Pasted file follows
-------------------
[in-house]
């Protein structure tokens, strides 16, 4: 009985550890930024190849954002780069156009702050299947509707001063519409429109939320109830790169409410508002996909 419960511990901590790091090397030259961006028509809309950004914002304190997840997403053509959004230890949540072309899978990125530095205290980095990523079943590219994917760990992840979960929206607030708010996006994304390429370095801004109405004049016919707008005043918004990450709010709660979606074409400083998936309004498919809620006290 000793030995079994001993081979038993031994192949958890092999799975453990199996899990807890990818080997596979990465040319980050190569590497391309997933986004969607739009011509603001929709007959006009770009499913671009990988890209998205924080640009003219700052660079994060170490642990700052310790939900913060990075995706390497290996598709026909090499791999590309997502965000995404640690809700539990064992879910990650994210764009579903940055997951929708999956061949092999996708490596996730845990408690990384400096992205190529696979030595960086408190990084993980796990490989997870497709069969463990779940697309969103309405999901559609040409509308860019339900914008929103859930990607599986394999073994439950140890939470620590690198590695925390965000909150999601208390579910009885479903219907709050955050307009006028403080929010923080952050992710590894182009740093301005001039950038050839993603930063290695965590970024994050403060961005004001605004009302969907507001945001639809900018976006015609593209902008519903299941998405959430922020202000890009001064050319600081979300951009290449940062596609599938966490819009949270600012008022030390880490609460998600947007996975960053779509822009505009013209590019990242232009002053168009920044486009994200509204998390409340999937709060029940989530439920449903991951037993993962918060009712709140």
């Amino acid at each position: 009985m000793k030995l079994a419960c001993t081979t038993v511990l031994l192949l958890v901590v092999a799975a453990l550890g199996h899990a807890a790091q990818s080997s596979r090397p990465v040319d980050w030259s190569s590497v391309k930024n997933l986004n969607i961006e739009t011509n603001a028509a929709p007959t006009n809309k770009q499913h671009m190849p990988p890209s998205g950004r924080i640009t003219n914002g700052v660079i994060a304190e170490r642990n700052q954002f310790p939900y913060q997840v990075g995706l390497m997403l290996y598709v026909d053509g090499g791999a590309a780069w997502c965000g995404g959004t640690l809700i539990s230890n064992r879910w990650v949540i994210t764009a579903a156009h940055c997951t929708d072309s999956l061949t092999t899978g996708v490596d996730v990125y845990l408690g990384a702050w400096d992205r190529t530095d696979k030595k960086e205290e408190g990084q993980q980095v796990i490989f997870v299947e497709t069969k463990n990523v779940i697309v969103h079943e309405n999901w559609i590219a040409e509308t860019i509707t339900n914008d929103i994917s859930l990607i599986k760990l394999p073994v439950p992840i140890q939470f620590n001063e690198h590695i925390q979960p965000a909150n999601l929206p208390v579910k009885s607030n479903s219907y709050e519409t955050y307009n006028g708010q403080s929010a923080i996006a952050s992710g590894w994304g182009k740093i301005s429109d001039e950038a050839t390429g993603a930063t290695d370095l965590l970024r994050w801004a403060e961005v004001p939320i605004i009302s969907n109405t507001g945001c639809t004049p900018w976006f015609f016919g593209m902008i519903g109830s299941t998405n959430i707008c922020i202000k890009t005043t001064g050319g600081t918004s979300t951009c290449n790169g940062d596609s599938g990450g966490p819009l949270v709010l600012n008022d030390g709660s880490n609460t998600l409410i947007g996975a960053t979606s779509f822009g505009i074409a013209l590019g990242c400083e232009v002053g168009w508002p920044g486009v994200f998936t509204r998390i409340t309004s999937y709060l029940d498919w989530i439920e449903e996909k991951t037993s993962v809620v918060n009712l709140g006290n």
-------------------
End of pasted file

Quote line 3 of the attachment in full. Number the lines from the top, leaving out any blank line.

């Amino acid at each position: 009985m000793k030995l079994a419960c001993t081979t038993v511990l031994l192949l958890v901590v092999a799975a453990l550890g199996h899990a807890a790091q990818s080997s596979r090397p990465v040319d980050w030259s190569s590497v391309k930024n997933l986004n969607i961006e739009t011509n603001a028509a929709p007959t006009n809309k770009q499913h671009m190849p990988p890209s998205g950004r924080i640009t003219n914002g700052v660079i994060a304190e170490r642990n700052q954002f310790p939900y913060q997840v990075g995706l390497m997403l290996y598709v026909d053509g090499g791999a590309a780069w997502c965000g995404g959004t640690l809700i539990s230890n064992r879910w990650v949540i994210t764009a579903a156009h940055c997951t929708d072309s999956l061949t092999t899978g996708v490596d996730v990125y845990l408690g990384a702050w400096d992205r190529t530095d696979k030595k960086e205290e408190g990084q993980q980095v796990i490989f997870v299947e497709t069969k463990n990523v779940i697309v969103h079943e309405n999901w559609i590219a040409e509308t860019i509707t339900n914008d929103i994917s859930l990607i599986k760990l394999p073994v439950p992840i140890q939470f620590n001063e690198h590695i925390q979960p965000a909150n999601l929206p208390v579910k009885s607030n479903s219907y709050e519409t955050y307009n006028g708010q403080s929010a923080i996006a952050s992710g590894w994304g182009k740093i301005s429109d001039e950038a050839t390429g993603a930063t290695d370095l965590l970024r994050w801004a403060e961005v004001p939320i605004i009302s969907n109405t507001g945001c639809t004049p900018w976006f015609f016919g593209m902008i519903g109830s299941t998405n959430i707008c922020i202000k890009t005043t001064g050319g600081t918004s979300t951009c290449n790169g940062d596609s599938g990450g966490p819009l949270v709010l600012n008022d030390g709660s880490n609460t998600l409410i947007g996975a960053t979606s779509f822009g505009i074409a013209l590019g990242c400083e232009v002053g168009w508002p920044g486009v994200f998936t509204r998390i409340t309004s999937y709060l029940d498919w989530i439920e449903e996909k991951t037993s993962v809620v918060n009712l709140g006290n």